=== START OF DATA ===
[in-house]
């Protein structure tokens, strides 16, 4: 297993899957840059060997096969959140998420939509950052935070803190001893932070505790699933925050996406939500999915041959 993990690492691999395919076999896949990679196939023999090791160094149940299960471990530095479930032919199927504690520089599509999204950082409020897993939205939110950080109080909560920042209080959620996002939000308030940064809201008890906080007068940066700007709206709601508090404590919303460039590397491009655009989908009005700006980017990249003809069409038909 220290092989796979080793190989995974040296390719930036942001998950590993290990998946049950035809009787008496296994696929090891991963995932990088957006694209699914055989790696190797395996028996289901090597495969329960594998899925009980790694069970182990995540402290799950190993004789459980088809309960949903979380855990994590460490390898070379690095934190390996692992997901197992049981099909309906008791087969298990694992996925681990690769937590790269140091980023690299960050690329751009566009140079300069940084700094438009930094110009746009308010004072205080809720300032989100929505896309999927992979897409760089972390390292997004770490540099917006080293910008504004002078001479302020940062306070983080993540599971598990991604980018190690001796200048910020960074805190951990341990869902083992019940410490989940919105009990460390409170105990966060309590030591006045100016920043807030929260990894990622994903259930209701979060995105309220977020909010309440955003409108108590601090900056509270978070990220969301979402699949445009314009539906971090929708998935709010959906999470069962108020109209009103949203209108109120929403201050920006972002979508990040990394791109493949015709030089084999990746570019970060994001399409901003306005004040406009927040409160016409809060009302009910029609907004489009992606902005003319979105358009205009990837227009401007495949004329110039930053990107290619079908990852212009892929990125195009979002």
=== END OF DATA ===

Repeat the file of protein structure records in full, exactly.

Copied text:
[in-house]
């Protein structure tokens, strides 16, 4: 297993899957840059060997096969959140998420939509950052935070803190001893932070505790699933925050996406939500999915041959 993990690492691999395919076999896949990679196939023999090791160094149940299960471990530095479930032919199927504690520089599509999204950082409020897993939205939110950080109080909560920042209080959620996002939000308030940064809201008890906080007068940066700007709206709601508090404590919303460039590397491009655009989908009005700006980017990249003809069409038909 220290092989796979080793190989995974040296390719930036942001998950590993290990998946049950035809009787008496296994696929090891991963995932990088957006694209699914055989790696190797395996028996289901090597495969329960594998899925009980790694069970182990995540402290799950190993004789459980088809309960949903979380855990994590460490390898070379690095934190390996692992997901197992049981099909309906008791087969298990694992996925681990690769937590790269140091980023690299960050690329751009566009140079300069940084700094438009930094110009746009308010004072205080809720300032989100929505896309999927992979897409760089972390390292997004770490540099917006080293910008504004002078001479302020940062306070983080993540599971598990991604980018190690001796200048910020960074805190951990341990869902083992019940410490989940919105009990460390409170105990966060309590030591006045100016920043807030929260990894990622994903259930209701979060995105309220977020909010309440955003409108108590601090900056509270978070990220969301979402699949445009314009539906971090929708998935709010959906999470069962108020109209009103949203209108109120929403201050920006972002979508990040990394791109493949015709030089084999990746570019970060994001399409901003306005004040406009927040409160016409809060009302009910029609907004489009992606902005003319979105358009205009990837227009401007495949004329110039930053990107290619079908990852212009892929990125195009979002």